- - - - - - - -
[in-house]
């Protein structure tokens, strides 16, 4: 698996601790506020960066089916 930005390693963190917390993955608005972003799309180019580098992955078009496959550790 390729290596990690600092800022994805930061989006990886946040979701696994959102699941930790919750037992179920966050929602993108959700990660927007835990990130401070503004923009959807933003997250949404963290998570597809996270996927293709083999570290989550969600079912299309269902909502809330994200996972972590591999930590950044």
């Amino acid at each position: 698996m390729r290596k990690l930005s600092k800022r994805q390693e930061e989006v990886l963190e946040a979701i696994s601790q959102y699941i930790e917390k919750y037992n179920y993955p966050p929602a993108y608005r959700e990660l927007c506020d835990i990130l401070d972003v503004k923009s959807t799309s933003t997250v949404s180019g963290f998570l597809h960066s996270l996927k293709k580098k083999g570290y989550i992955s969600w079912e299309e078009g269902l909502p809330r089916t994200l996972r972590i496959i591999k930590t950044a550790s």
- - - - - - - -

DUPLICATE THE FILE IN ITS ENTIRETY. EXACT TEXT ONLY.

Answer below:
[in-house]
């Protein structure tokens, strides 16, 4: 698996601790506020960066089916 930005390693963190917390993955608005972003799309180019580098992955078009496959550790 390729290596990690600092800022994805930061989006990886946040979701696994959102699941930790919750037992179920966050929602993108959700990660927007835990990130401070503004923009959807933003997250949404963290998570597809996270996927293709083999570290989550969600079912299309269902909502809330994200996972972590591999930590950044």
């Amino acid at each position: 698996m390729r290596k990690l930005s600092k800022r994805q390693e930061e989006v990886l963190e946040a979701i696994s601790q959102y699941i930790e917390k919750y037992n179920y993955p966050p929602a993108y608005r959700e990660l927007c506020d835990i990130l401070d972003v503004k923009s959807t799309s933003t997250v949404s180019g963290f998570l597809h960066s996270l996927k293709k580098k083999g570290y989550i992955s969600w079912e299309e078009g269902l909502p809330r089916t994200l996972r972590i496959i591999k930590t950044a550790s």